This leads to what can be described as the Scherzo of the symphony. The various combinations of choirs take the parts of various angels, singing with refreshingly light tone. There isn’t much between the choirs on the other recordings and all do justice to this music. The tenor Jon Villars as Doctor Marianus emerges from the choirs for his difficult solo. He sounds rather rushed at first, but soon settles down, the only problem being that the tone sounds tight in the higher register. Of all the tenors on these recordings only Rene Kollo for Solti sounds anywhere near at ease.
This takes us into the Finale proper and to one of the most sublime moments of this symphony – the appearance of Mater Gloriosa to a melody of such sweetness that it is hard to imagine anyone not doing it justice. It starts with violins accompanied by harmonium and harp. Rattle is quite sublime in this with the strings playing with superb tone. As with Solti, a judicious tempo that has a ‘right’ feel about it. Nagano is so slow that the music is in danger of grinding to a halt which ruins the atmosphere he is trying so hard to create.
The next section is for the three penitent women (Magna Peccatrix, Mulier Samaritana and Maria Aegyptiaca) the three ladies here make a splendid trio singing with sensitivity and grace. Soile Isokoski as Una Poenitentium is luxury casting and she gives a delightful rendition of this solo part, second only to Solti’s Lucia Popp who is, I believe, unsurpassed in this. In the other recordings the tempo is slow and the singers are placed under difficulties by this. Nagano’s Lynne Dawson is so stretched by Una Poenitentium that it makes uncomfortable listening. Finally, we come to Mater Gloriosa. Solti has the best of the singers with Arleen Auger, but all the recordings do well with this solo which lasts all of 25 bars.
Doctor Marianus with the choirs takes us to a thrilling climax which melts into the final coda, started by all the choirs singing ppp – a magical effect enhanced by the fact that the basses of the choirs descend from a bottom E flat down to the B flat below the bass stave. The choirs for Rattle achieve a homogeneous sound setting the right atmosphere for the first soprano to soar up to a high C with ease. I have heard this passage sung by a world famous soprano where her tone was so acid I’m sure it would peel the paint off the woodwork! So, full marks to Christine Brewer. The sound builds from there to an earth-shattering climax on the words Das ewig Weibliche zeit uns hinan ‘The ever feminine leads us onward’ and an orchestral postlude which, I’m sure, raised the roof of Symphony Hall.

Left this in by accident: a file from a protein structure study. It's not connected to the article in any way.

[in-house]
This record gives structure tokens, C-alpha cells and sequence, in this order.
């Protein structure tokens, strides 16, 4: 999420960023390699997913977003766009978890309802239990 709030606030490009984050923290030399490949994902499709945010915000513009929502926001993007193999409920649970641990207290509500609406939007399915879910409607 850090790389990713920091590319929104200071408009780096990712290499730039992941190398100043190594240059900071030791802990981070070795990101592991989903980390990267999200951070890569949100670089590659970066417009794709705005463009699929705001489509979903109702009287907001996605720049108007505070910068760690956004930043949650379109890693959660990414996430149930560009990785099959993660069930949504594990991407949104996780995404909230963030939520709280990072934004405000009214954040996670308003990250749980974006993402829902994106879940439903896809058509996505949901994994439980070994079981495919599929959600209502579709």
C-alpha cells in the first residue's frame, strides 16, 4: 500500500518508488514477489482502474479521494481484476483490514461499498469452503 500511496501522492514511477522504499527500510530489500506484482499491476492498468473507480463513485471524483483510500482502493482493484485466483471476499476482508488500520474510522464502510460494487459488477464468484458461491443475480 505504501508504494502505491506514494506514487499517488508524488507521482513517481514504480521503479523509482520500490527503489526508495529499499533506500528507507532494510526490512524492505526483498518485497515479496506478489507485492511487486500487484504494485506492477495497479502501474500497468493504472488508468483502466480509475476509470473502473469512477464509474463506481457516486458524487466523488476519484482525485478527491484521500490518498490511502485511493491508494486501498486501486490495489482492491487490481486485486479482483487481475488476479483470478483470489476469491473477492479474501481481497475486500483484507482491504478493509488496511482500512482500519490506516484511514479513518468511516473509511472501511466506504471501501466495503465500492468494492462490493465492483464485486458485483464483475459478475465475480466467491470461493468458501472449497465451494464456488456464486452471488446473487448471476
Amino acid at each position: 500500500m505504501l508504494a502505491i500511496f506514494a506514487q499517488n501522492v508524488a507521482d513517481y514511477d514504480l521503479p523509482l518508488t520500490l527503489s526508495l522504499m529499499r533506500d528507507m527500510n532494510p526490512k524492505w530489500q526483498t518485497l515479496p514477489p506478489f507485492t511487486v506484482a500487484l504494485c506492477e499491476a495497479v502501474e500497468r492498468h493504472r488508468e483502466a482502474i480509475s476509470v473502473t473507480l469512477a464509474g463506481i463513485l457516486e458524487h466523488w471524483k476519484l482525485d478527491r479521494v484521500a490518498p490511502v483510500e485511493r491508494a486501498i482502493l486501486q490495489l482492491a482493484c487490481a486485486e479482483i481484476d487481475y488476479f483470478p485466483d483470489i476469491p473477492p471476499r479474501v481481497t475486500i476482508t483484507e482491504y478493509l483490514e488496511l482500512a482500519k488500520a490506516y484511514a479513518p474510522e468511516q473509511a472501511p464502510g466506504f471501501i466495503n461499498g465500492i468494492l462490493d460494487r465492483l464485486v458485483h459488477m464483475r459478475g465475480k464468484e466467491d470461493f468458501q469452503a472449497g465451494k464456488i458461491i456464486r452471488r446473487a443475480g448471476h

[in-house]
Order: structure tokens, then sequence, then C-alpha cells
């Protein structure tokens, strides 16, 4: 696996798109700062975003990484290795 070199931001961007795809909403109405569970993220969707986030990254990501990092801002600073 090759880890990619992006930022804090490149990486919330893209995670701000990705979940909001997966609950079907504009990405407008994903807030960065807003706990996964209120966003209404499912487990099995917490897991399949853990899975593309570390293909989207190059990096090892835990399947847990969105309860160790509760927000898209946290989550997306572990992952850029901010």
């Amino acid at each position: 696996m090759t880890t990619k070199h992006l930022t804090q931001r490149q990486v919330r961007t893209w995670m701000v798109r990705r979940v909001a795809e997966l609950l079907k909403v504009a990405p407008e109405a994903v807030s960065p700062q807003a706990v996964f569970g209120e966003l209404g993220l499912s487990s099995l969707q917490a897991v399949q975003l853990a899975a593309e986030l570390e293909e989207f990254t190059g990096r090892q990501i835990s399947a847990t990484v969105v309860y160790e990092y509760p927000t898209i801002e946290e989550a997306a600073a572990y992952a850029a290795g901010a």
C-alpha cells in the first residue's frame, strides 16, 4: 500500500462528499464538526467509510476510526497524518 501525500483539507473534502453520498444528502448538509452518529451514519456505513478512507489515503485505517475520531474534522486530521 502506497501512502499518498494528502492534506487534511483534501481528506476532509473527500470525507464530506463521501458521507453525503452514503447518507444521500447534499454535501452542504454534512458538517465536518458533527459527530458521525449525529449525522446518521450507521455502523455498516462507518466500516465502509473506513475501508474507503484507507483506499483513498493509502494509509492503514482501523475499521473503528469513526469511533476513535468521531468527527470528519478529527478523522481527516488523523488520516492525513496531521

This current recording is a superb rendition of a great masterpiece well captured by the engineers. Rattle is handsomely served by his soloists, choirs and orchestra and his interpretation is among the best around; he has an innate sense of the sweep of the piece which he carries to the very last bars. Of the recordings I have used to compare, Nagano, although also well recorded, is spoiled by his self-conscious slowing into cadences and very second rate singing from the soloists. Davis is hampered by soloists who are too loud - or microphone placement which is too close, perhaps. The Horenstein is really only for those who want a record of what must have been a momentous occasion – fine though the performance is. The Solti recording remains the one to be reckoned with, but Rattle runs it very close and I wouldn’t want to be without either.
The booklet has an essay about the symphony, a cast list, and track-listing but no text or translations.
Arther Smith

see also reviews by John Quinn and Tony Duggan of the original release (5579452)